For the one who loves them so
will soon come into view;
the one whose tender care for them
will gladden them anew.
May their example teach me, God,
how to anticipate
the ever-present love you show
if I just watch and wait.
May my hopeful expectation
be shining in my eyes
as I set all other things aside
and wait to be surprised.
(This painting of Jesus on the Mount of Olives was a gift from my favorite watercolor artist – my dad. I love how the painting depicts Jesus waiting for me at the point where the path begins to turn – the inspiration for my poem today.)
As we journey through this life
you beckon us to follow;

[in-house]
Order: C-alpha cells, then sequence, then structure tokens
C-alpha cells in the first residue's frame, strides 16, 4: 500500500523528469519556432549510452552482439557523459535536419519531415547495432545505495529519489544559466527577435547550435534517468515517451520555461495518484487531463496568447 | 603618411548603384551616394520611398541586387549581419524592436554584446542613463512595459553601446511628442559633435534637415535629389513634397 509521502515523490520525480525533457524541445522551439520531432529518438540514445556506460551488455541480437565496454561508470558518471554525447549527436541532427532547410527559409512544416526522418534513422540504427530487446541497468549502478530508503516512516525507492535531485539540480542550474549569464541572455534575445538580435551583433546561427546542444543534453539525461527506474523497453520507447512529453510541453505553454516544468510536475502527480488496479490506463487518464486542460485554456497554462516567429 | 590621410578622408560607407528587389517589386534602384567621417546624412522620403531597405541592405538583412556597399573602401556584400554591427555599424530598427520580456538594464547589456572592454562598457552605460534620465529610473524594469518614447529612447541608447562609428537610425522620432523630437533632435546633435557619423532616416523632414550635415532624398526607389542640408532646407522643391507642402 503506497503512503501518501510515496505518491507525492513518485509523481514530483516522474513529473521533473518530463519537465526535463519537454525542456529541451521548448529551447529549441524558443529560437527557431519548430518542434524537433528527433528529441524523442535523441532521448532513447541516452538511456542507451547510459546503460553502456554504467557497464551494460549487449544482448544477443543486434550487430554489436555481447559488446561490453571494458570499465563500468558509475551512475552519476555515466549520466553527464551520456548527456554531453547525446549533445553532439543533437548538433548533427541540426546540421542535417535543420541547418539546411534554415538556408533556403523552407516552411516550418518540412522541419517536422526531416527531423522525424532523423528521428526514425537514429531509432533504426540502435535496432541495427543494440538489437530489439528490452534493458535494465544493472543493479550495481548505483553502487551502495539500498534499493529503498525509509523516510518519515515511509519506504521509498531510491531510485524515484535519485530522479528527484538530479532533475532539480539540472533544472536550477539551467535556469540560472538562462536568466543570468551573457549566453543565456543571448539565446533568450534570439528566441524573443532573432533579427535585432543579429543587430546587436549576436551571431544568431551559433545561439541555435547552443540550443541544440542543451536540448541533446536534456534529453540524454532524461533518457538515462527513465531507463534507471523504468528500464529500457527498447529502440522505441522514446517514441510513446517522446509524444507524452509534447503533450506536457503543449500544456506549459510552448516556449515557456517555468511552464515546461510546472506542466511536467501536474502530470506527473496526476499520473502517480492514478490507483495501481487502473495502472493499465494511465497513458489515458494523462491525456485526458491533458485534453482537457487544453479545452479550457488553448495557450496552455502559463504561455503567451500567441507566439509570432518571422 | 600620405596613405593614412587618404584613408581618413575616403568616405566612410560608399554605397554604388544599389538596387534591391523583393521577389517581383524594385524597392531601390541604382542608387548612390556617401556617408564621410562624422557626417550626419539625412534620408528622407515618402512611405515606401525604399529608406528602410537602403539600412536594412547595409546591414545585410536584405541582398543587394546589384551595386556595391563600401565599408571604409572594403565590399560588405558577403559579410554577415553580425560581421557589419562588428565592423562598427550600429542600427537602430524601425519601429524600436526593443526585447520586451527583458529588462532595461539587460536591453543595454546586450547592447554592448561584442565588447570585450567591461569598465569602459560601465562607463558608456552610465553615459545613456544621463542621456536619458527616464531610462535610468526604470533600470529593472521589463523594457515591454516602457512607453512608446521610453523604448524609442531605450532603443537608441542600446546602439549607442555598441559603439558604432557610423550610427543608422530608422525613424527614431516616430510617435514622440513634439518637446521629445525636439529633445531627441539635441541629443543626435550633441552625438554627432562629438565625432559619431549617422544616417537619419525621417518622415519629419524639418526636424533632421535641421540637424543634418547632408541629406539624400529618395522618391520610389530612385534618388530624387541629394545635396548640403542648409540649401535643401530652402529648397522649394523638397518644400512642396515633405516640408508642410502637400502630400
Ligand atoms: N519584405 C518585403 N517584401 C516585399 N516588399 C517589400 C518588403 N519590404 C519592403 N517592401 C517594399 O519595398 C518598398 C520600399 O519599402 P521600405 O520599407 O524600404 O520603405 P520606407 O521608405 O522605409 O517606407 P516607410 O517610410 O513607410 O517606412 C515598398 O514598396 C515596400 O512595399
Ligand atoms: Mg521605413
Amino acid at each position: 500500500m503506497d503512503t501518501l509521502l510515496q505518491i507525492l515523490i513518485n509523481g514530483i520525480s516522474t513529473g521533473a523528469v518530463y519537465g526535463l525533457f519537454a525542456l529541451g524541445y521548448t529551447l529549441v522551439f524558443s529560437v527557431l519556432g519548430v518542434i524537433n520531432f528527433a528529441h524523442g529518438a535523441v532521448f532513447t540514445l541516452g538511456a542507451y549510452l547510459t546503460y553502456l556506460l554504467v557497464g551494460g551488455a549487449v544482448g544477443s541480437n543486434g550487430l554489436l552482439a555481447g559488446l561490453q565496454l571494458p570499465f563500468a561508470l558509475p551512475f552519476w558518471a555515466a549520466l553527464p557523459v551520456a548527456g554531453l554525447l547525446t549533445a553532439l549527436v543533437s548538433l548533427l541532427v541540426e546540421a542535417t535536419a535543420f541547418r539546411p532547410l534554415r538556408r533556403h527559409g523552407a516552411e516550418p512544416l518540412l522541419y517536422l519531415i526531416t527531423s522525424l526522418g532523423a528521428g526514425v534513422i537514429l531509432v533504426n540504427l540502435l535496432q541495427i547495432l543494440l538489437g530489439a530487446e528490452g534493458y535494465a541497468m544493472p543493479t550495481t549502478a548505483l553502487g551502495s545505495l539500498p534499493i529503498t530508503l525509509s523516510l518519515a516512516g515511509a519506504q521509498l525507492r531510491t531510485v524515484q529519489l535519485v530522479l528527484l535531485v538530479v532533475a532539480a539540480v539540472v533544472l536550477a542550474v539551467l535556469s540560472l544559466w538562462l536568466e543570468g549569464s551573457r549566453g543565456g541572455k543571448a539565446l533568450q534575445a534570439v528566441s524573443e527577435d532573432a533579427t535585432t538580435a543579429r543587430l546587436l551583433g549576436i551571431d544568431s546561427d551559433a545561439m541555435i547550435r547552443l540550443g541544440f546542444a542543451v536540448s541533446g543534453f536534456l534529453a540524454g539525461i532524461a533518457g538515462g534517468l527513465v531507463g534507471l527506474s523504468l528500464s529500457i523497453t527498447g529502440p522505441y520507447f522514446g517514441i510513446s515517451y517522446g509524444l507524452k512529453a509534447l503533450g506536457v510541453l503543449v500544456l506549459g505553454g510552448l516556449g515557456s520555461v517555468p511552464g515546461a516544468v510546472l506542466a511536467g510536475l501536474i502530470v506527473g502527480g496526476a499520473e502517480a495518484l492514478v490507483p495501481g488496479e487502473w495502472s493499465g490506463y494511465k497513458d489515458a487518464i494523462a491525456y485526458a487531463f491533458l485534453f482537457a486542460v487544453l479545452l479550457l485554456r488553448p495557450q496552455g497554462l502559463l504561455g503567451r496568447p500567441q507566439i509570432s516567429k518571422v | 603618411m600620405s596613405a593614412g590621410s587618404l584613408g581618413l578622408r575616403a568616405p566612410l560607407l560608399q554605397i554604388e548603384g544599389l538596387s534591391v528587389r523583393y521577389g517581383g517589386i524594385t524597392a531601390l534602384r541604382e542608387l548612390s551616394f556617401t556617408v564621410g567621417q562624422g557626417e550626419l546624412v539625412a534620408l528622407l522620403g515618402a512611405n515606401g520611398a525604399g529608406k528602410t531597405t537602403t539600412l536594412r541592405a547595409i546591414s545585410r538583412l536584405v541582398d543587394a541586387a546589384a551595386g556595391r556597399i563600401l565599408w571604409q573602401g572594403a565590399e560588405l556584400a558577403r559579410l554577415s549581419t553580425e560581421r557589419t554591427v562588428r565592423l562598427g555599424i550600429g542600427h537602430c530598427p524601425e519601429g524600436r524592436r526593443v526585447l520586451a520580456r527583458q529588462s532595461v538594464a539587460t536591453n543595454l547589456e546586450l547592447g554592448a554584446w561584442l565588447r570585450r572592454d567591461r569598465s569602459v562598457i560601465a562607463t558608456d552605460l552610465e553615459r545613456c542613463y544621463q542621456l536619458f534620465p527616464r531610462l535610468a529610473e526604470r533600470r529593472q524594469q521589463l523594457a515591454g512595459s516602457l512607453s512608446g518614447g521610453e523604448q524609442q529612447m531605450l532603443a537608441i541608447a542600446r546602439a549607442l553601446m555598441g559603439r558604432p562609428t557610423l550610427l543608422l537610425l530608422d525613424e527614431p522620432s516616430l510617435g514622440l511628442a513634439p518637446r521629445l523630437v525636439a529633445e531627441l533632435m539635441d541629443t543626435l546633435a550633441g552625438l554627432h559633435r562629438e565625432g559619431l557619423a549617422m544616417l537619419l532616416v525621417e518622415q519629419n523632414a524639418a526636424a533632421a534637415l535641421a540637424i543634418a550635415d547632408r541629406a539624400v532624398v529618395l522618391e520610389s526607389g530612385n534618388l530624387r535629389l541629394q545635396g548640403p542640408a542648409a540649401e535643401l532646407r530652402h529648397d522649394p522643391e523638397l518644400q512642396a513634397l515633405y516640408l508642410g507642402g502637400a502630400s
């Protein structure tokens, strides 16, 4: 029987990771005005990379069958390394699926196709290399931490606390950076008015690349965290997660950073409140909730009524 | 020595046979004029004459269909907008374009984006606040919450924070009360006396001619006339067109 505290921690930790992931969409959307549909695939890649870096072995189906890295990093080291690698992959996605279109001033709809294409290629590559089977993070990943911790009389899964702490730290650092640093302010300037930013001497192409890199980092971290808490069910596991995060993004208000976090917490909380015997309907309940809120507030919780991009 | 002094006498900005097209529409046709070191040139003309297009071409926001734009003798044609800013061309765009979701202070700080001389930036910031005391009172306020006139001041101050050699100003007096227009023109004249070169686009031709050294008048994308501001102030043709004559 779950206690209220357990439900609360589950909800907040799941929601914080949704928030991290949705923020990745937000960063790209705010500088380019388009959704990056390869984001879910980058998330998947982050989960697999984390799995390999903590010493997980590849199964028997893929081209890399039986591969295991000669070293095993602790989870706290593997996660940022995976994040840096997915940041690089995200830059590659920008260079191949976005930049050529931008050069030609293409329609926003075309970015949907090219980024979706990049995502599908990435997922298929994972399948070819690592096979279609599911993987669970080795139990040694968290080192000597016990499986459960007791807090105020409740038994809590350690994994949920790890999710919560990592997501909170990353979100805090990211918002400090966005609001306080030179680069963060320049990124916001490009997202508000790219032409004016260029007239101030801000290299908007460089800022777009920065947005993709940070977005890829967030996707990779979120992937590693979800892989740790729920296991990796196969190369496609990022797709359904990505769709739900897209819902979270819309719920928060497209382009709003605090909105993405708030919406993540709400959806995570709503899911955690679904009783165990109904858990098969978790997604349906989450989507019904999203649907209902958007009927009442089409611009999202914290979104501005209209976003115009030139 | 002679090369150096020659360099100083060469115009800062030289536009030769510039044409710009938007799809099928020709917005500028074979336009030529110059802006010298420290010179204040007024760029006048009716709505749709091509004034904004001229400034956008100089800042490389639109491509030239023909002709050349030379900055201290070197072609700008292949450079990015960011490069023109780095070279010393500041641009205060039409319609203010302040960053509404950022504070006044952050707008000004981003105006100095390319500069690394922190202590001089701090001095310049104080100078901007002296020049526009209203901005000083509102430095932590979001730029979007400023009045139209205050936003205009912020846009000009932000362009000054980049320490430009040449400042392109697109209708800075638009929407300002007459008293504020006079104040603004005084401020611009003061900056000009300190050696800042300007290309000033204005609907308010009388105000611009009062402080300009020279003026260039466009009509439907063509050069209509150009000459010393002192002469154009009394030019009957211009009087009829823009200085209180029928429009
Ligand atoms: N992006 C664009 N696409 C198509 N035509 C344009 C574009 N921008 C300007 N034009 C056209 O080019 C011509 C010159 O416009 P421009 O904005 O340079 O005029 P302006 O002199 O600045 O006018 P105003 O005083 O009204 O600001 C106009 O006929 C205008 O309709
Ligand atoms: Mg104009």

your love will lead us through today
and into each tomorrow.
So when I travel paths unknown,
may I bravely take your hand,
and learn to trust your guidance
as we go around the bend.
For though I simply cannot know
what the future holds for me,
I can still move forward
when I know you’re holding me.
Through the seasons and the cycles,
every turning of the tide,
all creation sets a pace, with
times to act or to abide.
Through the dusks and through the dawns,
every ebb and every flow,
a sacred rhythm is revealed:
times to pause and times to go.
Teach us the rhythm of your song,
when to sing or when to rest,
when to dance or to hum quietly –
that others may be blessed
by the beauty of the music
by the rhythm of our days
by the sound we make together
in a life of lived-out praise.
(All photos by Karen; the last photo is Lake Erie at Maumee Bay)
I had never experienced anything like this before.